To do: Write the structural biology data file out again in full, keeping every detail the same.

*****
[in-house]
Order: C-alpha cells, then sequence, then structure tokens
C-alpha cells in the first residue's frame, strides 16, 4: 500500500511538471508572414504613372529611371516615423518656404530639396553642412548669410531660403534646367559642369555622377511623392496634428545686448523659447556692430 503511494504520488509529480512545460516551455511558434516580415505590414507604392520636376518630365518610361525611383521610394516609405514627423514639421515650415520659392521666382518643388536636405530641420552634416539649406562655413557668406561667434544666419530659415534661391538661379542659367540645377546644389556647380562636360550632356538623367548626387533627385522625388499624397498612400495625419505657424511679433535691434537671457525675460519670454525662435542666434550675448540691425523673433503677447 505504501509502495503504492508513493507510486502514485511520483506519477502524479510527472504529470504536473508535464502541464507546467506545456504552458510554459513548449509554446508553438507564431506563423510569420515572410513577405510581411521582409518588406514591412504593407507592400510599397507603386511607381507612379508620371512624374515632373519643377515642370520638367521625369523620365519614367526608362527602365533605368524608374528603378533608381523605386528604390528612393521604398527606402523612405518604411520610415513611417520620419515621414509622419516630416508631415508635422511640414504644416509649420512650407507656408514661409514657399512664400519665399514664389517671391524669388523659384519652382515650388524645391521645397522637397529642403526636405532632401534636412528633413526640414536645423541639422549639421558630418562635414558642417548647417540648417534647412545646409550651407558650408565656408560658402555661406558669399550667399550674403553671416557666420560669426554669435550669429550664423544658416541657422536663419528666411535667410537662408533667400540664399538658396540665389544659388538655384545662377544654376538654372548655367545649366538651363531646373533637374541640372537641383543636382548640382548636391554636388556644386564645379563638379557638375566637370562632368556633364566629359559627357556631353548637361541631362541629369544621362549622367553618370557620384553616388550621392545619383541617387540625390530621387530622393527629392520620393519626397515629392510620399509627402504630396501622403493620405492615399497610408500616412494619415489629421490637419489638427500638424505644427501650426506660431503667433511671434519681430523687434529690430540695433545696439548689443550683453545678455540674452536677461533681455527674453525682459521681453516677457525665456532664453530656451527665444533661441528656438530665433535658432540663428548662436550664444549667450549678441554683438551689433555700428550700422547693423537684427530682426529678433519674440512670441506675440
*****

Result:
[in-house]
Order: C-alpha cells, then sequence, then structure tokens
C-alpha cells in the first residue's frame, strides 16, 4: 500500500511538471508572414504613372529611371516615423518656404530639396553642412548669410531660403534646367559642369555622377511623392496634428545686448523659447556692430 503511494504520488509529480512545460516551455511558434516580415505590414507604392520636376518630365518610361525611383521610394516609405514627423514639421515650415520659392521666382518643388536636405530641420552634416539649406562655413557668406561667434544666419530659415534661391538661379542659367540645377546644389556647380562636360550632356538623367548626387533627385522625388499624397498612400495625419505657424511679433535691434537671457525675460519670454525662435542666434550675448540691425523673433503677447 505504501509502495503504492508513493507510486502514485511520483506519477502524479510527472504529470504536473508535464502541464507546467506545456504552458510554459513548449509554446508553438507564431506563423510569420515572410513577405510581411521582409518588406514591412504593407507592400510599397507603386511607381507612379508620371512624374515632373519643377515642370520638367521625369523620365519614367526608362527602365533605368524608374528603378533608381523605386528604390528612393521604398527606402523612405518604411520610415513611417520620419515621414509622419516630416508631415508635422511640414504644416509649420512650407507656408514661409514657399512664400519665399514664389517671391524669388523659384519652382515650388524645391521645397522637397529642403526636405532632401534636412528633413526640414536645423541639422549639421558630418562635414558642417548647417540648417534647412545646409550651407558650408565656408560658402555661406558669399550667399550674403553671416557666420560669426554669435550669429550664423544658416541657422536663419528666411535667410537662408533667400540664399538658396540665389544659388538655384545662377544654376538654372548655367545649366538651363531646373533637374541640372537641383543636382548640382548636391554636388556644386564645379563638379557638375566637370562632368556633364566629359559627357556631353548637361541631362541629369544621362549622367553618370557620384553616388550621392545619383541617387540625390530621387530622393527629392520620393519626397515629392510620399509627402504630396501622403493620405492615399497610408500616412494619415489629421490637419489638427500638424505644427501650426506660431503667433511671434519681430523687434529690430540695433545696439548689443550683453545678455540674452536677461533681455527674453525682459521681453516677457525665456532664453530656451527665444533661441528656438530665433535658432540663428548662436550664444549667450549678441554683438551689433555700428550700422547693423537684427530682426529678433519674440512670441506675440